In Denver, Sacramento, Atlanta and Cleveland, radio stations owned by the Gannett media conglomerate have adopted "advertainment" - a new programming format that consists of "hybrid shows, which mix entertainment with commercial content (in addition to regular commercial breaks)." In Minneapolis, Gannett affiliate KARE plans this spring to "revamp its chatty mid-morning talk show 'Today,' and put much of that happy talk up for sale," writes Deborah Caulfield Rybak.
The Campaign for Tobacco-Free Kids, the National Latino Council on Alcohol and Tobacco Prevention, and Floridians for Youth Tobacco Education warn that the tobacco industry is increasingly targeting Latino children.
As "part of a cultural shift that increasingly sees health problems as lifestyles rather than diseases," food marketers are targeting the chronically ill "as the new much-reach demographic." Groceries have "heart healthy" sections because there are more than 70 million U.S. residents with heart problems, representing "$71 billion in annual buying power." The nation's 21 million diabetics "command about $14 billion" and "about two-thirds of American adults are overweight or obese," writes the Associated Press.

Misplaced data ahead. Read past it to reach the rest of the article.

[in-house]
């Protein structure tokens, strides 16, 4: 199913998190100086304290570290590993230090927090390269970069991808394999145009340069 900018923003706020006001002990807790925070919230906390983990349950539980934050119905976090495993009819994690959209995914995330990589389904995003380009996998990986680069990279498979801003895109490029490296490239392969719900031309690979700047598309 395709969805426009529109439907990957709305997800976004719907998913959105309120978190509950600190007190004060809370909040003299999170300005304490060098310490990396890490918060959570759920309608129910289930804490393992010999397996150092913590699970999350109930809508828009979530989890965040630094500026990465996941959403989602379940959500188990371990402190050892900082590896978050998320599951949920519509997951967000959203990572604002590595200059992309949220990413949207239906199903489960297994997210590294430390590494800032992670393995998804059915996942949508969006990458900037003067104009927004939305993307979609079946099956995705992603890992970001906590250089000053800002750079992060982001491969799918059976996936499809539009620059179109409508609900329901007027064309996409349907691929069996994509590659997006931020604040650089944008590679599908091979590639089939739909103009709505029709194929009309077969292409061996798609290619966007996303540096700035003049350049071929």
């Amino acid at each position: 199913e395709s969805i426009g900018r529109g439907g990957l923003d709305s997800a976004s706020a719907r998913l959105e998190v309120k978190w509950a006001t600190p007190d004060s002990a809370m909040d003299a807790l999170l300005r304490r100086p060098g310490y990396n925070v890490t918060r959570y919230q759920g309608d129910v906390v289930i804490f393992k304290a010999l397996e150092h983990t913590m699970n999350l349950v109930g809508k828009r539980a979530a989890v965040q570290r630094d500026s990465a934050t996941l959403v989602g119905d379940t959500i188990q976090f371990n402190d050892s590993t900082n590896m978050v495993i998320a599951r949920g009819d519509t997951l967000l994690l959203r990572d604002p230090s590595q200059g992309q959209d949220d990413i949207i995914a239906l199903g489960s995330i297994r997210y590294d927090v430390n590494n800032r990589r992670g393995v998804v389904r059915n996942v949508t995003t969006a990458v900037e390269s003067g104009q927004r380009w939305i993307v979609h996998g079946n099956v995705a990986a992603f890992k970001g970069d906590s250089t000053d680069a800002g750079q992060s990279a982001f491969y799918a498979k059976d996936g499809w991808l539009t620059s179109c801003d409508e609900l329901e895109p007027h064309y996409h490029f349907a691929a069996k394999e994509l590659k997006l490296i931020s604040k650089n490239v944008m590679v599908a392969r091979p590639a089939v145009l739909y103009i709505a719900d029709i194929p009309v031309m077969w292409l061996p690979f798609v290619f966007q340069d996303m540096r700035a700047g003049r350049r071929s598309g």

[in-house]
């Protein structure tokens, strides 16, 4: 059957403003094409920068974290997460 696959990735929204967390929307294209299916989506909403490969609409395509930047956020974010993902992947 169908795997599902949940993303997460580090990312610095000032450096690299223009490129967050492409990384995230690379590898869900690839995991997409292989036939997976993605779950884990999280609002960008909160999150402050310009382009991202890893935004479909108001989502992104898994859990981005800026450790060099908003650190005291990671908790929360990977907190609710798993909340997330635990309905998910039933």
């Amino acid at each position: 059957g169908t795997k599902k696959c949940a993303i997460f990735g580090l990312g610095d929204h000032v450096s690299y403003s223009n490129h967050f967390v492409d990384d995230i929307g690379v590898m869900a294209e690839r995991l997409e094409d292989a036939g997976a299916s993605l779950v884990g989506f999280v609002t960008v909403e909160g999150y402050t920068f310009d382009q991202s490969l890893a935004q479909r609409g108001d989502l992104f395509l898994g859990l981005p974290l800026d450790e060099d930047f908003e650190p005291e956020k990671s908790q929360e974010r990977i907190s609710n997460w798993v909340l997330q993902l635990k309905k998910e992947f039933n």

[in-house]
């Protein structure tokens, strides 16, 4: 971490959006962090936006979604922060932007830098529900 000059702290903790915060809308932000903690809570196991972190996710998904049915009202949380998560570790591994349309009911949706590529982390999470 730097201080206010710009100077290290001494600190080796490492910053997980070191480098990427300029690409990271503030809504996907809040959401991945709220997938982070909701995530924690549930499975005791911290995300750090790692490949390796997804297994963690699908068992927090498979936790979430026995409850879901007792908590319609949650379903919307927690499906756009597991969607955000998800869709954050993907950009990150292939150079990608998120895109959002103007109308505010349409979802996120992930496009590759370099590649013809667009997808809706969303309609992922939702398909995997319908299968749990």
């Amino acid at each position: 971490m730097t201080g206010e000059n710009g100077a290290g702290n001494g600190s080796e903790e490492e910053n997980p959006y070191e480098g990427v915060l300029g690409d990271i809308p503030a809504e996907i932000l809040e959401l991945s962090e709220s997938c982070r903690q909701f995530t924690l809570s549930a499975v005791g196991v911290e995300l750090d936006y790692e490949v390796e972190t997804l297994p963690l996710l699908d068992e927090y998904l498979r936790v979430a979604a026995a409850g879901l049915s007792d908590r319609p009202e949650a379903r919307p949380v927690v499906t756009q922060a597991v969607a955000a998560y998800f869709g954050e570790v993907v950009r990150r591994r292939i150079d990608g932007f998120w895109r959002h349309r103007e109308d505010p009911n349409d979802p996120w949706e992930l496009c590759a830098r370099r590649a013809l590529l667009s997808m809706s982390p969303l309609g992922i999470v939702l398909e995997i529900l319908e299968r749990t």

"Time heals a lot of marketing wounds," said the director of the University of Southern California's Sports Business Institute. In June 2003, basketball star Kobe Bryant signed a four-year, $45 million endorsement deal with shoe company Nike. Weeks later, Bryant was accused of sexual assault. Now that the criminal case has been dismissed and a related civil lawsuit settled, "Nike and Mr.
"A humbler Microsoft" is "reinventing itself," writes Advertising Age. "It is enlisting young executives ... in a marketing-leadership program to help it overcome hurdles such as competition from free software; the challenge of competing against itself with new products; and getting consumers to trust the company once blames for security breaches." Microsoft's chief marketing officer, Mitch Mathews, was elevated so that he reports directly to CEO Steve Ballmer.
Mars Inc., the candy company that makes Snickers bars, M&Ms and Dove chocolates, used to spend $1 million per year subsidizing a newsletter which claimed that eating chocolate could prevent cavities. Now it is funding research that says chocolate is good for your heart.
Following up on a story that first surfaced in the gossip pages of the New York Daily News, Michael Hiltzik examines the details of a bizarre scheme aimed at scaring U.S. citizens away from importing cheap drugs from Canada.
In Britain, where the pub industry has successfully lobbied for a relaxation of licensing laws, "The drinks industry is planning a ruthless campaign of economic incentives and psychological tricks to get customers to drink as much as possible when licensing laws are relaxed," report Gaby Hinsliff and Anushka Asthana.
After a survey found that only 10 percent of respondents rated PepsiCo as a company that was "concerned with my health," the soft drink company is launching "a new advertising campaign for its 'Smart Spot' products." Pepsi rates more than 200 of its products as healthier, "Smart Spot" foods, including diet soda and baked potato chips. Pepsi will also launch a pilot project, called "Perfect Storm," later this year, "in a major U.S.